With or without Britain, the European Union is about to implement broad-based data privacy and security business standards across all 28-member countries. The new standards, passed in April 2016, replace outdated 1995 standards. They will take effect on May 25, 2018, which is coming sooner than you think. (Britain said that it will implement the standards “as long as it remains in the EU).
These regs apply to any company that has any data on any party that resides in the EU—not just to EU corporations. Even if you don’t have a European office, you probably have some data somewhere that will force your compliance to these rules.
The new rules, called the General Data Protection Regulation (GDPR), are trying to force any business that wants a presence within the EU to guarantee that all user/ customer data and privacy is protected in all transactions within the EU.
Penalties are extremely harsh. Non-compliance can bring both private and public repercussions, but the big one is that fines can be up to five percent of global revenue.
This is a major change in privacy rules. Several recent surveys of corporate tech departments found that two-thirds of them thought that they would have to change their European strategies to accommodate these standards. Over half of them figured to be fined for non-compliance, a third thought they could incur reputational damage for non-compliance, and most expect to incur costs for bringing their businesses up to the new standards.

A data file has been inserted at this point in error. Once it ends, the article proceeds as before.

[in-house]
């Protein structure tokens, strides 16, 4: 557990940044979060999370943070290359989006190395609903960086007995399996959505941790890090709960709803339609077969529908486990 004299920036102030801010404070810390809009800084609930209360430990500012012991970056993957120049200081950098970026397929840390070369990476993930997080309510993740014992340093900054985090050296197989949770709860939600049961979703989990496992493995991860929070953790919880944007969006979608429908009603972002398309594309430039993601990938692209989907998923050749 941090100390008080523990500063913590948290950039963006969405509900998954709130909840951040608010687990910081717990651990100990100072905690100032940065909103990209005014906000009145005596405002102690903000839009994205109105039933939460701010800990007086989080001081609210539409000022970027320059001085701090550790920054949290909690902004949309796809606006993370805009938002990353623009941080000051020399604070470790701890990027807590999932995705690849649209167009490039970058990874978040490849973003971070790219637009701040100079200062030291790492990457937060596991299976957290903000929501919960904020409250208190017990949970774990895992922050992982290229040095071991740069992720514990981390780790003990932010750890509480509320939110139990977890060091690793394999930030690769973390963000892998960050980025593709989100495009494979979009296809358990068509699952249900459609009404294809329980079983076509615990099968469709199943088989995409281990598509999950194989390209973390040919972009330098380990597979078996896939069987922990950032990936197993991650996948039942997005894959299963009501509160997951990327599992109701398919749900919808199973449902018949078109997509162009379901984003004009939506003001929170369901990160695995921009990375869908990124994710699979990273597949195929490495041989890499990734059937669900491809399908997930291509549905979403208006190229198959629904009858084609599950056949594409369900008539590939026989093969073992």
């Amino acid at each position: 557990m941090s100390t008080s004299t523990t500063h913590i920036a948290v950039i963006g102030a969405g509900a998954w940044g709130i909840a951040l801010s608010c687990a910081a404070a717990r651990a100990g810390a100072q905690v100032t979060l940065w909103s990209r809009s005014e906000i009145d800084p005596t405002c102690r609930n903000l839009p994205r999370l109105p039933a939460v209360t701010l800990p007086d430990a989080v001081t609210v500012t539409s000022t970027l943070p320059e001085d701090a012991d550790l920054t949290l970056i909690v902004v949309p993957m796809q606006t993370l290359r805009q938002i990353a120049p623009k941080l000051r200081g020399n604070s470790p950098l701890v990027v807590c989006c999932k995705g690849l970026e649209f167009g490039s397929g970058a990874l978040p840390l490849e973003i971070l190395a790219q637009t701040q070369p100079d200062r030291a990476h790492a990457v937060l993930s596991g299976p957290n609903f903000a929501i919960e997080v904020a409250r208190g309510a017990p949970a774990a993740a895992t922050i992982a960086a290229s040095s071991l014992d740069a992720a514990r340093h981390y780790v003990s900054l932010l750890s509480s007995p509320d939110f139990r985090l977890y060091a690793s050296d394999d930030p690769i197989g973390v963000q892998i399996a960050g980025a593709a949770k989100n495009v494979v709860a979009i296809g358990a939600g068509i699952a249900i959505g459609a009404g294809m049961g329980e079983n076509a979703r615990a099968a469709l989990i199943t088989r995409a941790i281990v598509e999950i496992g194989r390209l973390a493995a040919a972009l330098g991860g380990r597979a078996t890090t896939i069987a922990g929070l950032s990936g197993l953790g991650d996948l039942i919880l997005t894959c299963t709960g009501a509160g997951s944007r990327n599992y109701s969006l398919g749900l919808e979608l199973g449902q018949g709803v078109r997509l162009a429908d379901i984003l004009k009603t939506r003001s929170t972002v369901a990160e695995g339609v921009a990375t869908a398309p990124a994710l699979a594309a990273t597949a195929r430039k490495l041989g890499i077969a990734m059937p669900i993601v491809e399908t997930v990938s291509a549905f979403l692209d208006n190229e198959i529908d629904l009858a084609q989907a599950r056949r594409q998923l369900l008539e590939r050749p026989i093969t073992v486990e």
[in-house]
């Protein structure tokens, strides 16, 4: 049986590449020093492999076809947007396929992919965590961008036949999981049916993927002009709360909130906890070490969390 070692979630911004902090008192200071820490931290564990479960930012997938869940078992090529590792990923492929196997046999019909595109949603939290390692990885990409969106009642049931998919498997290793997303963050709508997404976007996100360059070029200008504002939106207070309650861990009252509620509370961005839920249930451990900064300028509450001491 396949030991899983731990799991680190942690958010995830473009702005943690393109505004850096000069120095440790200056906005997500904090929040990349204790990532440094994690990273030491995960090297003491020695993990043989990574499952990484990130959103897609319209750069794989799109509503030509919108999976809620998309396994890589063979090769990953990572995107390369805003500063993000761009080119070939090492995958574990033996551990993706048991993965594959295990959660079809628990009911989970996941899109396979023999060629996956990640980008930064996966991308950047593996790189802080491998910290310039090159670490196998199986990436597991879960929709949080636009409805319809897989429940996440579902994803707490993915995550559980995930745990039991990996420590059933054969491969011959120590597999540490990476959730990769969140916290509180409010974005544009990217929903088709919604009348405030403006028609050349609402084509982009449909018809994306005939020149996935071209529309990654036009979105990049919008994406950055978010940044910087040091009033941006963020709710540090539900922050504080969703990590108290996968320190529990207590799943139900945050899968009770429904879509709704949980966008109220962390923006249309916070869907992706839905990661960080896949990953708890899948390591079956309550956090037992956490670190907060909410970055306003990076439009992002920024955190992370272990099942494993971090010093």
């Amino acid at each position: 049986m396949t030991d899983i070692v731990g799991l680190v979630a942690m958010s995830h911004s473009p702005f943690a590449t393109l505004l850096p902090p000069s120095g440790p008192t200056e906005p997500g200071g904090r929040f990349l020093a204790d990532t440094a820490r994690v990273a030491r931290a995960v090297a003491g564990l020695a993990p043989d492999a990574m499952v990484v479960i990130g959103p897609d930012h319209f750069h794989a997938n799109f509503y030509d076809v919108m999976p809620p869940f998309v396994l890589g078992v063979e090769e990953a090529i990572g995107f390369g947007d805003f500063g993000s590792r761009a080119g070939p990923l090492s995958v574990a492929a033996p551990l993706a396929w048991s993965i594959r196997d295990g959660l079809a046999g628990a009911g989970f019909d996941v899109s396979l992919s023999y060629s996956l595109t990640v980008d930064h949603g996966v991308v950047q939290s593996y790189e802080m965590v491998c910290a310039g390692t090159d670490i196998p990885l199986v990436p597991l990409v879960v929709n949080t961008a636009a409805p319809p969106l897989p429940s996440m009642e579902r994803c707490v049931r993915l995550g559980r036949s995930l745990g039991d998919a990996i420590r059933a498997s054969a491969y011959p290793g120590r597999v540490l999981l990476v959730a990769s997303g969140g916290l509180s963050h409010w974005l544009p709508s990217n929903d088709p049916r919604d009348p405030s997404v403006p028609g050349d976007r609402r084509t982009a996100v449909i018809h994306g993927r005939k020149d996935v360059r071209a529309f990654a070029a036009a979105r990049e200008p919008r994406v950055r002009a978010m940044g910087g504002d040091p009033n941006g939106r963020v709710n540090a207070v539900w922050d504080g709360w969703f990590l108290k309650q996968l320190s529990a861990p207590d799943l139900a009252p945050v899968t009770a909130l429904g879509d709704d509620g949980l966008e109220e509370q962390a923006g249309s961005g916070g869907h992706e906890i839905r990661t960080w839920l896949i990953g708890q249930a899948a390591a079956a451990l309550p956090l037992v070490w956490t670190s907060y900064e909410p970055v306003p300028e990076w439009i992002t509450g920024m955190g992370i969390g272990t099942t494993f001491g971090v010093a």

What is a company to do? Answer these questions and look at these things:
First– what entities are responsible for compliance? All of them—companies that create the data, companies that transmit the data, companies that process the data, companies that review the data, and companies that store the data, including cloud storage companies. All third-party contracts need to be reviewed and updated for compliance with GDPR.
Next, who in the corporation is responsible for compliance? CEO? CIO? CISO? CDO? We will just call this here and say that all of them are. That way, the buck doesn’t get passed and the company doesn’t fall short.
Also bring legal into this. Violators of the regs can be sued for damages.
The new regs constrict the data that can be transferred outside of the EU. A company has to show compliance before it can transfer data from, say, France to the US.
Any user (anyone whose data is stored or transmitted) has the right to see what information about that individual exists, and the company will have 20 days to provide that. No hiding (this means you—Uber data breach that was hidden for a year).
Users can also demand that their data be erased. Completely. From every database and spreadsheet. This will probably require new protocols.
Corporations will need to generate and transmit reminders to users that the corporation has a user’s data and what the company is doing with it, and be able to prove compliance with this requirement.
This is a lot, and it really requires a company that qualifies under the new regs to take its privacy game to another level. Kimmell Cybersecurity has the knowledge, understanding and skills to update and upgrade any company to meet these new standards. Call us.